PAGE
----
5. Then, from 4b), that productive effort declines, fewer people are hired, fewer new products emerge and the economy increasingly stagnates, a few unreported businesses at a time;
  6. The more 5) occurs the more those most benefiting from socialized medicine become unable to afford private health care, as well as food, clothing, housing and so on.  In fact, by voting for it, the economic source of their incomes —the blooming economy of the Peters— declines.   Unfortunately that decline in medicine itself can take 20+ years before it becomes apparent.  Economically & medically, supporters of socialized medicine shoot themselves in the foot;
  7. As medical staff become increasingly strapped for resources, only those most willing to live in such circumstances remain.  They view the decaying system as ‘normal’, and however nice they may sound, they choose to work with inept policies, bureaucratic (Cover-Your-Ass-from-the-government) paper work.   They become increasingly stressed, and/or lose sight of the patient as an individual… “it’s the system” they say, thinking they are being empathetic.  Worse, the less competent practitioners become harder to weed out;
  8. As the confiscated money pours into the bloated and inefficient system, weaknesses in the system grow larger and costs escalate, but now it’s per patient cost cannot be compared with anything.  The medical market is detached from reality, it is economically adrift;
  9. More and more regulations, restrictions and improper policies are tried to improve the system but only reduce health care quality further…
  10. As with all government services, ‘shortages’ begin to appear that remain uncorrected until the outcry is great enough.  Certain services are refused, others entail wait times that can be fatal.   Often, some services get undue attention & financing for political reasons, e.g. consider the disproportionate NIH spending revealed in this table (an excerpt from here):
    Disease Research DOLLAR$ Deaths
    Per  Disease
    $ Per Patient
    Death
    Breast Cancer 716 Million 40,910 17,501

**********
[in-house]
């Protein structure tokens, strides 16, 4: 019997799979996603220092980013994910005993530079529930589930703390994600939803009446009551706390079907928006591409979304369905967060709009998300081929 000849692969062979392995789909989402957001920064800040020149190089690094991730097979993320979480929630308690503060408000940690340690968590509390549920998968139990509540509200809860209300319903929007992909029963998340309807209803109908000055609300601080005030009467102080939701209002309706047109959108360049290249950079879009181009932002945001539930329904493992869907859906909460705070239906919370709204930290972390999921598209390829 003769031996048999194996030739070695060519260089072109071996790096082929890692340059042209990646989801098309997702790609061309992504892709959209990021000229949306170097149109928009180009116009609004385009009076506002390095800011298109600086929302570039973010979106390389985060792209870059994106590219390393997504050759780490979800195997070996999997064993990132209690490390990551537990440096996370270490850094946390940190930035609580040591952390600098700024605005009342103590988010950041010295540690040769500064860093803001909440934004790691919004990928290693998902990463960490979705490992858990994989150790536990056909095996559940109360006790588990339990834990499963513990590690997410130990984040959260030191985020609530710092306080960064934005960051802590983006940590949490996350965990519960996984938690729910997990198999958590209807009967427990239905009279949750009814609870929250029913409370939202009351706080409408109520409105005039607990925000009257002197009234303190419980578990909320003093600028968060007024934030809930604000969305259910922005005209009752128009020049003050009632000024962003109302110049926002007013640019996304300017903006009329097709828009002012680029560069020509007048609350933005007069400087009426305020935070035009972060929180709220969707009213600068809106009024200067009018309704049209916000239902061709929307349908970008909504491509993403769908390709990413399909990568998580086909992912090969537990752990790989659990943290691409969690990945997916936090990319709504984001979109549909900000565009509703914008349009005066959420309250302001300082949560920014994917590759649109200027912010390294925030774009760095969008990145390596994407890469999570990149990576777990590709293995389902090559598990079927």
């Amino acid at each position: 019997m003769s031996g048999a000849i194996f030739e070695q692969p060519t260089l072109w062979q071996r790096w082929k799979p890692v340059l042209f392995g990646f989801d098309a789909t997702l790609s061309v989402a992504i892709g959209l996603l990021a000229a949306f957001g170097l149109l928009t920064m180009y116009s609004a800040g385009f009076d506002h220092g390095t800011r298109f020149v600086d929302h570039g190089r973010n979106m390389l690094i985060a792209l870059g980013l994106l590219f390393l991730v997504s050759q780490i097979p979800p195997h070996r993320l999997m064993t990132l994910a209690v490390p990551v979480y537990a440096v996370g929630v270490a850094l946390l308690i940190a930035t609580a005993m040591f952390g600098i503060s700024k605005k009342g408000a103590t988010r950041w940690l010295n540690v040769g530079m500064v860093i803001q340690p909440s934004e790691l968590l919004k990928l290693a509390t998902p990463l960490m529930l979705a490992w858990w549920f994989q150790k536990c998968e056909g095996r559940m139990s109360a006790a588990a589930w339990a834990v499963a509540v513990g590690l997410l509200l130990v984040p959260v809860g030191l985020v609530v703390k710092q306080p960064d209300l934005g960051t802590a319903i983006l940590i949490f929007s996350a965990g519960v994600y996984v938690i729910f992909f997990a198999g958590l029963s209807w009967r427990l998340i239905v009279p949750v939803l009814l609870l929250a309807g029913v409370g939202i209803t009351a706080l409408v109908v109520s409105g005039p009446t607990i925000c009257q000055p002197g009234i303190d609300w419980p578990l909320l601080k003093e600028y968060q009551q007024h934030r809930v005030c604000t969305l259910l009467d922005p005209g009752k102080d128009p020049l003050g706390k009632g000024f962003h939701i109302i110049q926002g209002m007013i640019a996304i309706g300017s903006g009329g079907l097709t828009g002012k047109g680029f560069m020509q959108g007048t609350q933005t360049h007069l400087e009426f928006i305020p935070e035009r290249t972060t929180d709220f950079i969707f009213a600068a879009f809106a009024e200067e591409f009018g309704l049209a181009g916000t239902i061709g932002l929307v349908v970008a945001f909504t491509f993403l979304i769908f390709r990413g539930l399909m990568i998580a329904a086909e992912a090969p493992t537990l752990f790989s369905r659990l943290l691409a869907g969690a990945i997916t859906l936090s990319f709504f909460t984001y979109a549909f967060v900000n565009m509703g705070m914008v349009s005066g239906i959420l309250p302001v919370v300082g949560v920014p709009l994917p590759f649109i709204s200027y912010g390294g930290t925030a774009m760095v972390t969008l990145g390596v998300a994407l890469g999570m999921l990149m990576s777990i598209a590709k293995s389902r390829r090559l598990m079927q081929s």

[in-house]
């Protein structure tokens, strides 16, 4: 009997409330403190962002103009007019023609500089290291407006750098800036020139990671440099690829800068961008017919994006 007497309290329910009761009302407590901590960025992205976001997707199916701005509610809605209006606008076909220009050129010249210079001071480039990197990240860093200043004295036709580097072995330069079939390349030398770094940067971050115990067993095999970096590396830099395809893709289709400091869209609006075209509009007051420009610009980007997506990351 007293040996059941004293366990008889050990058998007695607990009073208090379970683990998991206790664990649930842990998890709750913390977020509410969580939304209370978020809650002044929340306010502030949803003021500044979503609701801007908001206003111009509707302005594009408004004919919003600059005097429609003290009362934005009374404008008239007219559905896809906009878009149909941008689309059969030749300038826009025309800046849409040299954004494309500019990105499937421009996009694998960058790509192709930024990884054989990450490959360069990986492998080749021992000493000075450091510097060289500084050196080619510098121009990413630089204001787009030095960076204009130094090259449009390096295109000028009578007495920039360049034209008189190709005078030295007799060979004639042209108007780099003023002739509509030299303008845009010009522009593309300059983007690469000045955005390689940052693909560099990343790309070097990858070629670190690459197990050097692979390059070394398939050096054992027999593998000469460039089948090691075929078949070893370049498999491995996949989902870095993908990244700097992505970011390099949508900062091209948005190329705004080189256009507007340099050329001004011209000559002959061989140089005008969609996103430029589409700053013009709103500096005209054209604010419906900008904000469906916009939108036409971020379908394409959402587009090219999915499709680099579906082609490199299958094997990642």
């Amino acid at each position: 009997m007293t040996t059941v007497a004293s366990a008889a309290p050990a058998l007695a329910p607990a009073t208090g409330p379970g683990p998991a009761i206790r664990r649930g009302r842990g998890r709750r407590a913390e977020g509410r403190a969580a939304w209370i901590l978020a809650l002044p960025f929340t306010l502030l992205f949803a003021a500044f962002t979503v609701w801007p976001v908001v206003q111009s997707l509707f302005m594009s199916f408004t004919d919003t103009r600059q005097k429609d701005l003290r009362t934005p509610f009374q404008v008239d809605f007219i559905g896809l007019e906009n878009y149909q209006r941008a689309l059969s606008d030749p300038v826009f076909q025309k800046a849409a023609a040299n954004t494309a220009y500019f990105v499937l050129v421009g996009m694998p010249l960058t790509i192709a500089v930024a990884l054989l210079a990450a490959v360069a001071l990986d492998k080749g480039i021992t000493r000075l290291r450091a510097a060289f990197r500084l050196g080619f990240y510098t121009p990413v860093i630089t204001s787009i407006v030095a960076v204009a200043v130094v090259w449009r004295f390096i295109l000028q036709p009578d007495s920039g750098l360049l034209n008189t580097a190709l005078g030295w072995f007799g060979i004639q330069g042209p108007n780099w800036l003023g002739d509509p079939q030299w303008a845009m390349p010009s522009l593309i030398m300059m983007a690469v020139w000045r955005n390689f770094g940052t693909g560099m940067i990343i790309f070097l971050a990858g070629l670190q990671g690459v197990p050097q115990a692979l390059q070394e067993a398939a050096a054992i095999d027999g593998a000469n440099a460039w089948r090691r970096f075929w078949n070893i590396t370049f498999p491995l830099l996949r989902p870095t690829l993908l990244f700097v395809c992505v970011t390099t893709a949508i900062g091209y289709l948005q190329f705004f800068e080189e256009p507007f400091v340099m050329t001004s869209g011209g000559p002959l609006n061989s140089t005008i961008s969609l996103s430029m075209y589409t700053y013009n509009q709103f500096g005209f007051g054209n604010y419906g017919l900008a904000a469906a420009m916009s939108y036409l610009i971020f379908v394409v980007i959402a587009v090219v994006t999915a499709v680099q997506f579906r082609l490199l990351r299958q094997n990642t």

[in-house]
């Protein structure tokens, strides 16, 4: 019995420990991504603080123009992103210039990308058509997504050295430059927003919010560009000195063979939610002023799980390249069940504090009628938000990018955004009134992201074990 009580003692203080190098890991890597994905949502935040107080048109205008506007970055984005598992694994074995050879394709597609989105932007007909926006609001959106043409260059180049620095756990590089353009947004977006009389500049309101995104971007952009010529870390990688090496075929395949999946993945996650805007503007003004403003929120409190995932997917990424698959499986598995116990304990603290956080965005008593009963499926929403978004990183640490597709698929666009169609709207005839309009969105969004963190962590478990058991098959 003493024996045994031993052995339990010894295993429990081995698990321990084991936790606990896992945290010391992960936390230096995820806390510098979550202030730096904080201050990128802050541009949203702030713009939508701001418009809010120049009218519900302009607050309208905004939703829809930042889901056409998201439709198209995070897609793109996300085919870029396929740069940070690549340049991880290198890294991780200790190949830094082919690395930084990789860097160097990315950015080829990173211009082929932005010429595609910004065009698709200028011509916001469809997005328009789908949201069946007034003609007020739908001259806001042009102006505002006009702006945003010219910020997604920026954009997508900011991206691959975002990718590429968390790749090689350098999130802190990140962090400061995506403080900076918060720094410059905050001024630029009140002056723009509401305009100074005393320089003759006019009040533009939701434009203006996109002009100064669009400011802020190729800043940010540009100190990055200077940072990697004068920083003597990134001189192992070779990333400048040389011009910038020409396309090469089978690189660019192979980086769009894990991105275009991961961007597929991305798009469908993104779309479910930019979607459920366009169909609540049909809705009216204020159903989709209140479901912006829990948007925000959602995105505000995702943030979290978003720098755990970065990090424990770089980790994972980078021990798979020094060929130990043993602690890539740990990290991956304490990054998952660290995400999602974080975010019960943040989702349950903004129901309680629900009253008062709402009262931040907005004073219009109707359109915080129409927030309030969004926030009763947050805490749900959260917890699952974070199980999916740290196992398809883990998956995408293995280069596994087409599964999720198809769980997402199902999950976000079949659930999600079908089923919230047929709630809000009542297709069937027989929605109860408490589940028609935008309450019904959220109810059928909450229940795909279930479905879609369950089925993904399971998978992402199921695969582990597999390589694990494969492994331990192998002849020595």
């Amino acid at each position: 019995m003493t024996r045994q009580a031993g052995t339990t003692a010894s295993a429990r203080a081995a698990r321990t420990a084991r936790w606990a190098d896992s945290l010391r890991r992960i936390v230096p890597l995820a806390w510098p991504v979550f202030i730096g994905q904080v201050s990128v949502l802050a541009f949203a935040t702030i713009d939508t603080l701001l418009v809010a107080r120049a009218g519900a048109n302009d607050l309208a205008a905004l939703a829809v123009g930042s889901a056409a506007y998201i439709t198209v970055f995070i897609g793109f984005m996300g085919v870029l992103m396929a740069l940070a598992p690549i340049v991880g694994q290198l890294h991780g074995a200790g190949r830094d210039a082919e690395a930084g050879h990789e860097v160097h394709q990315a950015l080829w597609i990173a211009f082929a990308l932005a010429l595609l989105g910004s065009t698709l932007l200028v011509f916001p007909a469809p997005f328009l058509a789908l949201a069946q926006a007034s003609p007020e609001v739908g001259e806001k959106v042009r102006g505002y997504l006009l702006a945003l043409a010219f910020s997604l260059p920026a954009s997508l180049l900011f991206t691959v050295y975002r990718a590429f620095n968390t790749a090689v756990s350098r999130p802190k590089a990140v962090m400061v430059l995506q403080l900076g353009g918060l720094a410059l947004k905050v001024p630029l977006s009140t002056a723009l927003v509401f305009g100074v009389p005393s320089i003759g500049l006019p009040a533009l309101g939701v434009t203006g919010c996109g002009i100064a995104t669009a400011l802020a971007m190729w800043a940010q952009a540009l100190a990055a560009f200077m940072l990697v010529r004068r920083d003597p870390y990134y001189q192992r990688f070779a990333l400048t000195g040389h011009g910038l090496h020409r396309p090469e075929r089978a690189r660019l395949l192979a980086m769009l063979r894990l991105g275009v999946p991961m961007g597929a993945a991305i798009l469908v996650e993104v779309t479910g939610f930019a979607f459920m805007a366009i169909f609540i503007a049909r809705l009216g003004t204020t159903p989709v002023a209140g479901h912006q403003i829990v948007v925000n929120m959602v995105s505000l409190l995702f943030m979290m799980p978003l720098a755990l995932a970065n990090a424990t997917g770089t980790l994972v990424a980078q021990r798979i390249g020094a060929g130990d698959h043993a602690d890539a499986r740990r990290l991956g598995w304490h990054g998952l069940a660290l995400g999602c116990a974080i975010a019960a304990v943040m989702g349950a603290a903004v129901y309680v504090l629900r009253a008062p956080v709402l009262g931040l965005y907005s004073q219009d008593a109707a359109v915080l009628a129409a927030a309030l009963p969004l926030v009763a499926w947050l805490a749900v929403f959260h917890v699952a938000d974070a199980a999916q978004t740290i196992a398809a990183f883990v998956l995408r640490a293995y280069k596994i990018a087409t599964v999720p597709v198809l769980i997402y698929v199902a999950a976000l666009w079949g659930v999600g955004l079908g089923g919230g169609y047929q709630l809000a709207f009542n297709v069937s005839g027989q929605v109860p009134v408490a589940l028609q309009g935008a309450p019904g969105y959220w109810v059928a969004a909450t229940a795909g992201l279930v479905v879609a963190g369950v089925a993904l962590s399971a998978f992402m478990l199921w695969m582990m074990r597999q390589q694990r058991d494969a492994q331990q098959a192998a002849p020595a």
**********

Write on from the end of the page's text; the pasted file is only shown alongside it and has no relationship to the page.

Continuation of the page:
Cardiovascular Disease 2.3 Billion 871,500 2,639
    HIV/AIDS 2.9 Billion 16,316 178,046
    West Nile Virus 63 Million 161 390,304

Under socialized medicine, the patient becomes the equivalent of a voiceless pet, as the Vet (the MDs) debates with the owner—who owns the animal clinic and has final say— as to what the best medical treatment should be.  (See Germany and Britain’s Nationalized Systems —they are moving towards greater privatization);

In contrast, free markets always seek to provide as much of any and all products or services to as great a degree as the market will bear… shortages of milk, paper, building materials, software, iPhones, are quickly resolved for that exact reason.  The same is, or would be, true of private medicine, through demand and competition.   Of course, that requires a judicial system that properly enforces contracts and punishes fraudulent practices.

Were Paulhus to check his terms he would find he is absurdly wrong to suggest that the single-payer idea is “not socialized medicine”  He even argues that American insurance companies transgress Individual Rights.  This thinking, which is common among Canadians, presumes that rights are provided by the State.  Thus, if an individual (or corporation) does not succour some need, even if acting according to laws imposed upon them by their governments, then some ‘right’ must have been violated.  In America, health care is a mess of blindly pragmatic government health care regulations that have violated the Individual Rights of pharmaceutical and insurance companies, and employers (all of which are run by individuals).  It is the violation of Rights that is the cause America’s health care problems.  More such violations can only make it worse.